n. A wild plant that has been accidentally pollinated by a genetically-modified plant and now contains that plant's abilities to resist herbicides and kill insects.
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Opponents of genetic modification say no one can vouch for its safety because long-term testing has never been done. They're further concerned about its effect on the environment. Pollen from the biotech crops could spread in the field, killing beneficial insects like ladybugs or creating superweeds impervious to pesticides.
—Francis X. Donnelly, “Genetically altered food: Safe or threat?,” The Detroit News, February 06, 2000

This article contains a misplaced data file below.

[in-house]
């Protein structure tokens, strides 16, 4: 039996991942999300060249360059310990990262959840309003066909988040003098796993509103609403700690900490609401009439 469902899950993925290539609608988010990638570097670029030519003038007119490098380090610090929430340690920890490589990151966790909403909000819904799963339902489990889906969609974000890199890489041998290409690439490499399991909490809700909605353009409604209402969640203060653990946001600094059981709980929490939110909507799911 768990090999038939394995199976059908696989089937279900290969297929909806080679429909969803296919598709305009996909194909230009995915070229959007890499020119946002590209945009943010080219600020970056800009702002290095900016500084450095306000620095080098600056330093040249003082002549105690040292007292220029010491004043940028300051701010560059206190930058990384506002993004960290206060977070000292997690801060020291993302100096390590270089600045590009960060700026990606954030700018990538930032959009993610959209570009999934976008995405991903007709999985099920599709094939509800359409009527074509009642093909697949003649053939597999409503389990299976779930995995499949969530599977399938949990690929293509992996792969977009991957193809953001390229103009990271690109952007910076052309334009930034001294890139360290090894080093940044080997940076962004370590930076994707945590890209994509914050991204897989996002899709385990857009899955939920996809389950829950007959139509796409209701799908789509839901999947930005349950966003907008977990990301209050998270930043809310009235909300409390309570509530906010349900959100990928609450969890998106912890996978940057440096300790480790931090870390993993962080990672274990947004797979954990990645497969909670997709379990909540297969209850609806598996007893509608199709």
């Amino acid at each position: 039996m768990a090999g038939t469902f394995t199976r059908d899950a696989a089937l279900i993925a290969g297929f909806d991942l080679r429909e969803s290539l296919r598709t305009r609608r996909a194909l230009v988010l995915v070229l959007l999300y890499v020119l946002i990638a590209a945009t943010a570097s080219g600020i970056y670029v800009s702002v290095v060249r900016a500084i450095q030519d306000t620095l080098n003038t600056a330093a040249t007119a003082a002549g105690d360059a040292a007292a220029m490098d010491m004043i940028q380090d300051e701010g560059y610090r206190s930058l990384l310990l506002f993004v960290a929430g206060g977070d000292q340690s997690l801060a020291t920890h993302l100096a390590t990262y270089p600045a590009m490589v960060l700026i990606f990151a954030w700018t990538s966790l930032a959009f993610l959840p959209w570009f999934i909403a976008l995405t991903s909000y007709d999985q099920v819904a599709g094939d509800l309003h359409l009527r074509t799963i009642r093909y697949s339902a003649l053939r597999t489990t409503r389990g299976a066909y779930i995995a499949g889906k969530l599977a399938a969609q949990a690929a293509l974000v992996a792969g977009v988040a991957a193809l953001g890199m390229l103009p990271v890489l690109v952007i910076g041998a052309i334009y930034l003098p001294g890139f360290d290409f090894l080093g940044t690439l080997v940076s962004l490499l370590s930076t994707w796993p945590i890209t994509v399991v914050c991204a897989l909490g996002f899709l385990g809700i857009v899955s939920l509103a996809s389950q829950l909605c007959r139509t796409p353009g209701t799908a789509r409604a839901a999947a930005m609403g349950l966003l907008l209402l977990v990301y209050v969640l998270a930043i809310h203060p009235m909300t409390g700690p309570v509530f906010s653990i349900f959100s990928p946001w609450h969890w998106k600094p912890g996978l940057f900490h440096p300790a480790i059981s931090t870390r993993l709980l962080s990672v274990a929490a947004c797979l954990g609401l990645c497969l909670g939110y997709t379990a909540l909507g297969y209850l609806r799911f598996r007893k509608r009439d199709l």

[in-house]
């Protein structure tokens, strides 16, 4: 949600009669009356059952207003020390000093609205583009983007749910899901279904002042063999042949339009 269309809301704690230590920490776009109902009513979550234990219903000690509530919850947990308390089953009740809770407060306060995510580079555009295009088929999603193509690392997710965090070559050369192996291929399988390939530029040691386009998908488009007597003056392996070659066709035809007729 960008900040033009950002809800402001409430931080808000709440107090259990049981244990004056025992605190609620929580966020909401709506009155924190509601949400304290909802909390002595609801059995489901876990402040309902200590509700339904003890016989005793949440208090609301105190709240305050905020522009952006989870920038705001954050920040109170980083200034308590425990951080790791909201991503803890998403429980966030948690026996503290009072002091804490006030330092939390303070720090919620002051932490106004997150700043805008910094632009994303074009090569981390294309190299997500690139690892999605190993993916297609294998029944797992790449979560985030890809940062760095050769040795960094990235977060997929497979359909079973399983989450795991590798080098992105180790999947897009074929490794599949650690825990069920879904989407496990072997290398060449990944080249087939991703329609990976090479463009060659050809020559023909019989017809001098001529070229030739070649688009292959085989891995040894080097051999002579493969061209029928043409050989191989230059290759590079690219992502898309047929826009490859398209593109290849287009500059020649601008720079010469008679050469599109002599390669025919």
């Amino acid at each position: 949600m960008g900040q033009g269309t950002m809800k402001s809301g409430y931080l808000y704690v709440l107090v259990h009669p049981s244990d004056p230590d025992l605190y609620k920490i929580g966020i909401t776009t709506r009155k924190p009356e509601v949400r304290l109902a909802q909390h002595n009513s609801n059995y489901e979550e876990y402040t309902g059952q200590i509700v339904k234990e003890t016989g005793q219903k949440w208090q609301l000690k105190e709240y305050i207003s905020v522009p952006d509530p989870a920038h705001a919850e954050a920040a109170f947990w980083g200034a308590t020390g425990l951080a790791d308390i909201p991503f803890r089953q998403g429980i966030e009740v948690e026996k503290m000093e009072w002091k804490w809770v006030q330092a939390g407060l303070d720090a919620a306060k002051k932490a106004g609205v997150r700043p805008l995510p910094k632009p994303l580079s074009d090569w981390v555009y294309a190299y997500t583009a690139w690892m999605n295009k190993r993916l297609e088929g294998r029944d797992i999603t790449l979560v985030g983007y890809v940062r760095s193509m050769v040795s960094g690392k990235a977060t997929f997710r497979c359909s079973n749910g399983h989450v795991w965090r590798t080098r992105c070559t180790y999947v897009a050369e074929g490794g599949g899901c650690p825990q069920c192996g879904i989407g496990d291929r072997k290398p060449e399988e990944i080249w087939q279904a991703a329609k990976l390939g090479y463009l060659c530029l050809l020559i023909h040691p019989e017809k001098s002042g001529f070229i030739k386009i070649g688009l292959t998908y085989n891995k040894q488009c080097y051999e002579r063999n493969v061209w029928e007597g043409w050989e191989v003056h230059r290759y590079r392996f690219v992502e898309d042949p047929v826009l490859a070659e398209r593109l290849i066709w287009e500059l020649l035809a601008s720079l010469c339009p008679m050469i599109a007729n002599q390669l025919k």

1987 (earliest)
Genetically engineered micro-organisms (GEMs), designed to prevent frost forming on strawberry or potato plants, are being tested in California, under the auspices of the US Environmental Protection Agency, which wants to be sure that any bacteria or fungi with altered genetic characteristics do not harm insects animals, crosp or humans. Another fear is that such organisms might help plants to evolve into 'super weeds', which could become immune to eradication techniques.
—Andrew Wiseman, “Spectrum,” The Times (London), October 15, 1987